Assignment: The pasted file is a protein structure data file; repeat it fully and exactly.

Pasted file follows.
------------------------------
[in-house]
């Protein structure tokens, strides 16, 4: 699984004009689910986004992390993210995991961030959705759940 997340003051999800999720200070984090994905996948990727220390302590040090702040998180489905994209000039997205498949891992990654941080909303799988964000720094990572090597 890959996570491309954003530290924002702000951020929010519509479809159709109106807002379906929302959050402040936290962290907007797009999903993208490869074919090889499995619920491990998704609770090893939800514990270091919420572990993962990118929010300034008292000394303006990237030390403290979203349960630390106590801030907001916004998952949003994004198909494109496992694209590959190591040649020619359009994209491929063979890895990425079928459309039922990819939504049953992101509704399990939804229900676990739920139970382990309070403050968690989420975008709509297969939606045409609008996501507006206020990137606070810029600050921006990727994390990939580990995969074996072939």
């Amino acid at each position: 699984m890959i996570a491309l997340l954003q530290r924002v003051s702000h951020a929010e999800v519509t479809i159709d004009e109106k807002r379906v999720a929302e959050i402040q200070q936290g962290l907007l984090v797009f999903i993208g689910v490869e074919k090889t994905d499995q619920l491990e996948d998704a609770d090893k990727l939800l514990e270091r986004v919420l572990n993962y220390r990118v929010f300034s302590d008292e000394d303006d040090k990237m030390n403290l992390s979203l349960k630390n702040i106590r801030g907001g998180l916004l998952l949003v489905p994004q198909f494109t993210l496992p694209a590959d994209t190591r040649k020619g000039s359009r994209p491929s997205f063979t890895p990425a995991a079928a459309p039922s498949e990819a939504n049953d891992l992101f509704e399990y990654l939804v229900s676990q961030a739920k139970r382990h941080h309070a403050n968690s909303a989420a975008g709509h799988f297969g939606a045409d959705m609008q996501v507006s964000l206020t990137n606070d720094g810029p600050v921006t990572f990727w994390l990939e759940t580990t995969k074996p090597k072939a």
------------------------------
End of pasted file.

[in-house]
């Protein structure tokens, strides 16, 4: 699984004009689910986004992390993210995991961030959705759940 997340003051999800999720200070984090994905996948990727220390302590040090702040998180489905994209000039997205498949891992990654941080909303799988964000720094990572090597 890959996570491309954003530290924002702000951020929010519509479809159709109106807002379906929302959050402040936290962290907007797009999903993208490869074919090889499995619920491990998704609770090893939800514990270091919420572990993962990118929010300034008292000394303006990237030390403290979203349960630390106590801030907001916004998952949003994004198909494109496992694209590959190591040649020619359009994209491929063979890895990425079928459309039922990819939504049953992101509704399990939804229900676990739920139970382990309070403050968690989420975008709509297969939606045409609008996501507006206020990137606070810029600050921006990727994390990939580990995969074996072939």
């Amino acid at each position: 699984m890959i996570a491309l997340l954003q530290r924002v003051s702000h951020a929010e999800v519509t479809i159709d004009e109106k807002r379906v999720a929302e959050i402040q200070q936290g962290l907007l984090v797009f999903i993208g689910v490869e074919k090889t994905d499995q619920l491990e996948d998704a609770d090893k990727l939800l514990e270091r986004v919420l572990n993962y220390r990118v929010f300034s302590d008292e000394d303006d040090k990237m030390n403290l992390s979203l349960k630390n702040i106590r801030g907001g998180l916004l998952l949003v489905p994004q198909f494109t993210l496992p694209a590959d994209t190591r040649k020619g000039s359009r994209p491929s997205f063979t890895p990425a995991a079928a459309p039922s498949e990819a939504n049953d891992l992101f509704e399990y990654l939804v229900s676990q961030a739920k139970r382990h941080h309070a403050n968690s909303a989420a975008g709509h799988f297969g939606a045409d959705m609008q996501v507006s964000l206020t990137n606070d720094g810029p600050v921006t990572f990727w994390l990939e759940t580990t995969k074996p090597k072939a």